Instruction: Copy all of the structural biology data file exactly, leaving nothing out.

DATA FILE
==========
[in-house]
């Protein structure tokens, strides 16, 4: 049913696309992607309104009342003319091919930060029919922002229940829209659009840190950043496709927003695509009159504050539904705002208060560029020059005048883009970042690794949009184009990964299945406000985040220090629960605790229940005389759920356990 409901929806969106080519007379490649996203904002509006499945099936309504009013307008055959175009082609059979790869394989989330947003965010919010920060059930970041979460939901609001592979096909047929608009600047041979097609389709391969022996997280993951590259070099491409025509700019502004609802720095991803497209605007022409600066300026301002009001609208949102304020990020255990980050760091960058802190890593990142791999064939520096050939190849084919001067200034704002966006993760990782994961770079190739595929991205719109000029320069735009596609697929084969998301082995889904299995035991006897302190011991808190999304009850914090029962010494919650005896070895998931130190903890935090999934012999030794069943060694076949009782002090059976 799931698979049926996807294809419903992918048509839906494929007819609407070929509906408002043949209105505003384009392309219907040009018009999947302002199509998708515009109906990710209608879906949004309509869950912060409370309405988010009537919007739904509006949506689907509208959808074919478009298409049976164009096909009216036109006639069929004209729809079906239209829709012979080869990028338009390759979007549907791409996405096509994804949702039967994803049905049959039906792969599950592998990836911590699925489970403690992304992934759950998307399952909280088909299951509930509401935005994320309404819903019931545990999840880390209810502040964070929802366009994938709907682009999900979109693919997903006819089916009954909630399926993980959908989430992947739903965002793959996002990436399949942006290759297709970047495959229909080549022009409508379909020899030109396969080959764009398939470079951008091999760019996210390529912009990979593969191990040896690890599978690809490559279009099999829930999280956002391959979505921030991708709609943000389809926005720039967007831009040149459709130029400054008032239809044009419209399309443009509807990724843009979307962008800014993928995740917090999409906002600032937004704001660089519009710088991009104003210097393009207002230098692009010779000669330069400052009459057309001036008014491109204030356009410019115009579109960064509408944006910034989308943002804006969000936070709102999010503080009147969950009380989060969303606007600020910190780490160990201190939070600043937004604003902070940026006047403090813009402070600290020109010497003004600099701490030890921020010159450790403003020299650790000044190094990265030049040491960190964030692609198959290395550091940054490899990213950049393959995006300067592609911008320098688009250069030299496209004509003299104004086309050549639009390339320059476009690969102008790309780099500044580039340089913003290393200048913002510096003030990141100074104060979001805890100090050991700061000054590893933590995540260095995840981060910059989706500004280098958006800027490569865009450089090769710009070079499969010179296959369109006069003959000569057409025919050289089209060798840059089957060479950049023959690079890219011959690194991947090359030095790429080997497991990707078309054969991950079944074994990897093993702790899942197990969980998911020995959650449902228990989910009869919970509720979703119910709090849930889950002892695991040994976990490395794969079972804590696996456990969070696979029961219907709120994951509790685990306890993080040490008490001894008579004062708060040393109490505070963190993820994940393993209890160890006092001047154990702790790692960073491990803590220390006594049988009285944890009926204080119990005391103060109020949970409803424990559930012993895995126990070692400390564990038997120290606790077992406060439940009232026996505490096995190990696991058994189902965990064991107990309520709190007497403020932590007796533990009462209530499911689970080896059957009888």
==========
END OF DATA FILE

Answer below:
[in-house]
């Protein structure tokens, strides 16, 4: 049913696309992607309104009342003319091919930060029919922002229940829209659009840190950043496709927003695509009159504050539904705002208060560029020059005048883009970042690794949009184009990964299945406000985040220090629960605790229940005389759920356990 409901929806969106080519007379490649996203904002509006499945099936309504009013307008055959175009082609059979790869394989989330947003965010919010920060059930970041979460939901609001592979096909047929608009600047041979097609389709391969022996997280993951590259070099491409025509700019502004609802720095991803497209605007022409600066300026301002009001609208949102304020990020255990980050760091960058802190890593990142791999064939520096050939190849084919001067200034704002966006993760990782994961770079190739595929991205719109000029320069735009596609697929084969998301082995889904299995035991006897302190011991808190999304009850914090029962010494919650005896070895998931130190903890935090999934012999030794069943060694076949009782002090059976 799931698979049926996807294809419903992918048509839906494929007819609407070929509906408002043949209105505003384009392309219907040009018009999947302002199509998708515009109906990710209608879906949004309509869950912060409370309405988010009537919007739904509006949506689907509208959808074919478009298409049976164009096909009216036109006639069929004209729809079906239209829709012979080869990028338009390759979007549907791409996405096509994804949702039967994803049905049959039906792969599950592998990836911590699925489970403690992304992934759950998307399952909280088909299951509930509401935005994320309404819903019931545990999840880390209810502040964070929802366009994938709907682009999900979109693919997903006819089916009954909630399926993980959908989430992947739903965002793959996002990436399949942006290759297709970047495959229909080549022009409508379909020899030109396969080959764009398939470079951008091999760019996210390529912009990979593969191990040896690890599978690809490559279009099999829930999280956002391959979505921030991708709609943000389809926005720039967007831009040149459709130029400054008032239809044009419209399309443009509807990724843009979307962008800014993928995740917090999409906002600032937004704001660089519009710088991009104003210097393009207002230098692009010779000669330069400052009459057309001036008014491109204030356009410019115009579109960064509408944006910034989308943002804006969000936070709102999010503080009147969950009380989060969303606007600020910190780490160990201190939070600043937004604003902070940026006047403090813009402070600290020109010497003004600099701490030890921020010159450790403003020299650790000044190094990265030049040491960190964030692609198959290395550091940054490899990213950049393959995006300067592609911008320098688009250069030299496209004509003299104004086309050549639009390339320059476009690969102008790309780099500044580039340089913003290393200048913002510096003030990141100074104060979001805890100090050991700061000054590893933590995540260095995840981060910059989706500004280098958006800027490569865009450089090769710009070079499969010179296959369109006069003959000569057409025919050289089209060798840059089957060479950049023959690079890219011959690194991947090359030095790429080997497991990707078309054969991950079944074994990897093993702790899942197990969980998911020995959650449902228990989910009869919970509720979703119910709090849930889950002892695991040994976990490395794969079972804590696996456990969070696979029961219907709120994951509790685990306890993080040490008490001894008579004062708060040393109490505070963190993820994940393993209890160890006092001047154990702790790692960073491990803590220390006594049988009285944890009926204080119990005391103060109020949970409803424990559930012993895995126990070692400390564990038997120290606790077992406060439940009232026996505490096995190990696991058994189902965990064991107990309520709190007497403020932590007796533990009462209530499911689970080896059957009888």